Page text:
Monthly Archives: May 2019

I hear with my little ear: Podcasts 16-25 May 2019


Bunnins Sausage Sizzle Wikimedia

History Listen. We’ve just had an election here in Australia, and just about the only commentary that I can bear to listen to at the moment is the History Listen’s ‘Unauthorized history of the sausage sizzle.’ More than just the democracy sausage, it includes Lions and Bunnings sausage sizzles and a brief history of the humble snag.



Somewhat more serious is their episode ‘Escape from Iran‘ where the narrator tells her mother’s story of escaping from Iran after the revolution on account of her Baha’i faith, and the family’s life in Australia.


Grenfell Tower Fire Source: Wikimedia

The Documentary (BBC) This is a wonderful trove of podcasts! Flat 113 at Grenfell Tower is a wonderful (if rather distressing) piece of story telling about the fire that engulfed the 14th floor of the Grenfell Tower building in London. Taking just one floor (and yes, I know that Flat 113 was on the 14th floor, even though the numbering suggests otherwise- just a symptom of the questionable renovation of this public housing), the podcast traces through the sequence of events and mis-steps that led to several deaths in Flat 113.

Order!Order! is a look back at the Brexit question. Somehow 31 October is drawing closer again and still the whole sorry saga goes on.

Bolivia’s Mennonites, Justice and Renewal tells the story of the extremely conservative Mennonite communities who have established themselves in Bolivia since the 1920s. Almost Amish in appearance, they speak a form of low German, and they eschew modernity (although, as the documentary points out, there are now break-away communities which take a more liberal and modern approach).  In 2009 more than 100 women and children reported rapes within the community, for which a group of men were convicted, but within the traditional Mennonite groups there are attempts to have the sentences overturned.

Slavery’s Untold Story. Did you know that the Cherokees held slaves? After the Civil War, these slaves were liberated as ‘freemen’, but in recent years as people of Cherokee origin are encouraged to reconnect with their culture, a document from the 1860s is crucial in establishing claims to be admitted as full members of the Cherokee tribe. The waters are muddied by the casino money and entitlements that attach to Cherokee identity, and prejudices against African American appearance amongst people who also hold Cherokee heritage.

99% Invisible. From the 1950s up until the collapse of Communism, Russian theatre-goers were exposed to a steady diet of Bollywood movies. Part of it was that the Russian government wanted an alternative to Hollywood, but this documentary suggests that there might have been cultural affinities between Russia and India as well.  From Bombay with Love is well produced and interesting.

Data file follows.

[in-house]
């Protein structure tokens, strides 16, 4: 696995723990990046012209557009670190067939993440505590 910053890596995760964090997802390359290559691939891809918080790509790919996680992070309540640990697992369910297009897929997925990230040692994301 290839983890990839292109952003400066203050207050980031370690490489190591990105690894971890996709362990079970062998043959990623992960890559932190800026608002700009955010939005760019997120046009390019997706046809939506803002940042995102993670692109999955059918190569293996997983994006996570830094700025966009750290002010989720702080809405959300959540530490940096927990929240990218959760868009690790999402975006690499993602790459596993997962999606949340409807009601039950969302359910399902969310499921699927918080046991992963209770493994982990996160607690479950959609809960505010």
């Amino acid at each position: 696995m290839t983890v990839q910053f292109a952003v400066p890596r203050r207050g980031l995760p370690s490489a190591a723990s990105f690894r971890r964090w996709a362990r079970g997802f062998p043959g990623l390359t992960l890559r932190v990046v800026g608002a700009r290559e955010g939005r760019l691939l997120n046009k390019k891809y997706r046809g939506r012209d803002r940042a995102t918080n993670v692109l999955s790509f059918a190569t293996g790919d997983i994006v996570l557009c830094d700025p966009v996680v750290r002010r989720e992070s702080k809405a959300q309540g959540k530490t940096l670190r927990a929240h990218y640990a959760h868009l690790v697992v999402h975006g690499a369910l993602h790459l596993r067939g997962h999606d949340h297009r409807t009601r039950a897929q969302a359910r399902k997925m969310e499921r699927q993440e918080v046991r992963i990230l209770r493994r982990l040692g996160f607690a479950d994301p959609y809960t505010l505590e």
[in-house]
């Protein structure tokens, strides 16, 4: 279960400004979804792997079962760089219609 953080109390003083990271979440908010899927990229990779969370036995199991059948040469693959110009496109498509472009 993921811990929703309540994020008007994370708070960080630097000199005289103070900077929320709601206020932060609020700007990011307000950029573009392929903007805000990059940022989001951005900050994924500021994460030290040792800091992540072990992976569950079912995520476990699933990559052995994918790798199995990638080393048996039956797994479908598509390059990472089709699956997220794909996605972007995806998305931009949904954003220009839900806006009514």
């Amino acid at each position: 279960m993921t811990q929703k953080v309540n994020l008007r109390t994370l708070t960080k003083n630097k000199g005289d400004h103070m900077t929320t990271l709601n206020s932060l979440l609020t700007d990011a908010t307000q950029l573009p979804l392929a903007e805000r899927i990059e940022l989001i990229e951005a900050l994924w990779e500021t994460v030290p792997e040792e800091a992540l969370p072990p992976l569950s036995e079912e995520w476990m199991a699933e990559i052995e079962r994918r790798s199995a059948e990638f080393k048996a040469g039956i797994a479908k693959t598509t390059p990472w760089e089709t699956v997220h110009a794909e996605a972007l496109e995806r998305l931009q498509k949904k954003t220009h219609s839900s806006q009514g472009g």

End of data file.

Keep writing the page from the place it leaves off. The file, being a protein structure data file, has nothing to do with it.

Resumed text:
New Books in History  The podcasts here are very low-tech, and involve a historian talking about their recently released book. In Reforming Sodom: Protestants and Gay Rights, Heather R. White looks at both the liberal, reforming Christianity in the UK and US of the 1970s onwards (think: Unitarian Universalism and ‘Love Finds a Way’; the churches’ response to Stonewall etc) , and conservative Pentecostal Christianity of more recent decades (think Israel Folau), and their differing responses to homosexuality.


‘ Lost Children Archive’ by Valeria Luiselli


2019, 400 p.

Hailed as “a vital work for the Trump era”, Lost Children Archive is a thinly-veiled fictionalization of Valeria Luiselli’s non-fiction essay Tell Me How It Ends. In both her essay and this novel, there is a road-trip across the states of America: a genre familiar to Australian readers through American film and television and explored in our own films (think Mad Max, Priscilla Queen of the Desert) and literature (think perhaps Rabbit Proof Fence, and most recently Carrie Tiffany’s Exploded View). Both Luiselli’s essay and the novel are concerned with the fate of unaccompanied children crossing the Mexican border into America, an issue thrown into the author’s own personal spotlight after volunteering to act as an interpreter for young Central American migrants seeking entry to the U.S. and writ large by Trump’s mantra of Building the Wall.  The essay Tell Me How It Ends was named for her daughter’s pleading to know how the story of these unaccompanied children ends, and already the crossover between the fictional and nonfictional works is blurred. It combines the personal and the political, and among other things, is about story-telling and story tellers.